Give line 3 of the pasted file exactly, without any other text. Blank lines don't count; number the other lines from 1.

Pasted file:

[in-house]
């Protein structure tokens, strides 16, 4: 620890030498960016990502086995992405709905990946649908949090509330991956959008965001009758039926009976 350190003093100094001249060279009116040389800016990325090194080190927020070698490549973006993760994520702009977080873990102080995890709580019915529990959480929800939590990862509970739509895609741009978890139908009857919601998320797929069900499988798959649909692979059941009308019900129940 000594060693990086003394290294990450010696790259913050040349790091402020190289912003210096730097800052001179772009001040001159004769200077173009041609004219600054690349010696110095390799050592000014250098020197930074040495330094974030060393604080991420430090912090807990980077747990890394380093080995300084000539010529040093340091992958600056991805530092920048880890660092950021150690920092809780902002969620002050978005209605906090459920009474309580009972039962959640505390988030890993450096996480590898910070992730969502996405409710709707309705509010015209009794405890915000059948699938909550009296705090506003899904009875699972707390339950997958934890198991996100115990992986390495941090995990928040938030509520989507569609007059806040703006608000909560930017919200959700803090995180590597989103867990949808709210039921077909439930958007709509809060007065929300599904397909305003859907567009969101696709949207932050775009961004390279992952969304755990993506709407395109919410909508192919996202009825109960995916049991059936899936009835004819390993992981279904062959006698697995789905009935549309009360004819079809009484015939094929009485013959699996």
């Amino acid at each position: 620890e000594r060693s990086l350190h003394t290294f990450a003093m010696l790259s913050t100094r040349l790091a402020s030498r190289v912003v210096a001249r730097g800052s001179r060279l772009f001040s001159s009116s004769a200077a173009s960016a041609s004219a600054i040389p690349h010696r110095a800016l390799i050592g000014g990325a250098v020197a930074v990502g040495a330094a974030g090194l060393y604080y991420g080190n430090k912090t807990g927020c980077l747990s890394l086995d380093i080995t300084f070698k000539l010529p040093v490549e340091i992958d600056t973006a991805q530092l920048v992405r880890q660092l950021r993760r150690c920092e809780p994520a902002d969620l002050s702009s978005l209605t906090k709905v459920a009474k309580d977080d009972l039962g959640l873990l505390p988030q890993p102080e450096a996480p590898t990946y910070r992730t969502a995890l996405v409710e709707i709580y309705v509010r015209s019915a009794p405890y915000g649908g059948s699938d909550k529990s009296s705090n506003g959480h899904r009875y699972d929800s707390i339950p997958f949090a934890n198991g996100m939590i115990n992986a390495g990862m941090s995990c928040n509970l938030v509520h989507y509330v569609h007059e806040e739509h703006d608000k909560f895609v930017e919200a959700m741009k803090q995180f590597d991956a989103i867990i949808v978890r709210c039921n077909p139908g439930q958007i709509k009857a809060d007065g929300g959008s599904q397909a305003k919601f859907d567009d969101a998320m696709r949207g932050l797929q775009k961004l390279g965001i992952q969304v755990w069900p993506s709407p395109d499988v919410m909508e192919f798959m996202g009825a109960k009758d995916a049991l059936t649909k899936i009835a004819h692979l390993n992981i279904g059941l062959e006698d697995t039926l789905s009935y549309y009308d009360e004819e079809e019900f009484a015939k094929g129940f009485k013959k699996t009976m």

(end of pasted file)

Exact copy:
């Amino acid at each position: 620890e000594r060693s990086l350190h003394t290294f990450a003093m010696l790259s913050t100094r040349l790091a402020s030498r190289v912003v210096a001249r730097g800052s001179r060279l772009f001040s001159s009116s004769a200077a173009s960016a041609s004219a600054i040389p690349h010696r110095a800016l390799i050592g000014g990325a250098v020197a930074v990502g040495a330094a974030g090194l060393y604080y991420g080190n430090k912090t807990g927020c980077l747990s890394l086995d380093i080995t300084f070698k000539l010529p040093v490549e340091i992958d600056t973006a991805q530092l920048v992405r880890q660092l950021r993760r150690c920092e809780p994520a902002d969620l002050s702009s978005l209605t906090k709905v459920a009474k309580d977080d009972l039962g959640l873990l505390p988030q890993p102080e450096a996480p590898t990946y910070r992730t969502a995890l996405v409710e709707i709580y309705v509010r015209s019915a009794p405890y915000g649908g059948s699938d909550k529990s009296s705090n506003g959480h899904r009875y699972d929800s707390i339950p997958f949090a934890n198991g996100m939590i115990n992986a390495g990862m941090s995990c928040n509970l938030v509520h989507y509330v569609h007059e806040e739509h703006d608000k909560f895609v930017e919200a959700m741009k803090q995180f590597d991956a989103i867990i949808v978890r709210c039921n077909p139908g439930q958007i709509k009857a809060d007065g929300g959008s599904q397909a305003k919601f859907d567009d969101a998320m696709r949207g932050l797929q775009k961004l390279g965001i992952q969304v755990w069900p993506s709407p395109d499988v919410m909508e192919f798959m996202g009825a109960k009758d995916a049991l059936t649909k899936i009835a004819h692979l390993n992981i279904g059941l062959e006698d697995t039926l789905s009935y549309y009308d009360e004819e079809e019900f009484a015939k094929g129940f009485k013959k699996t009976m």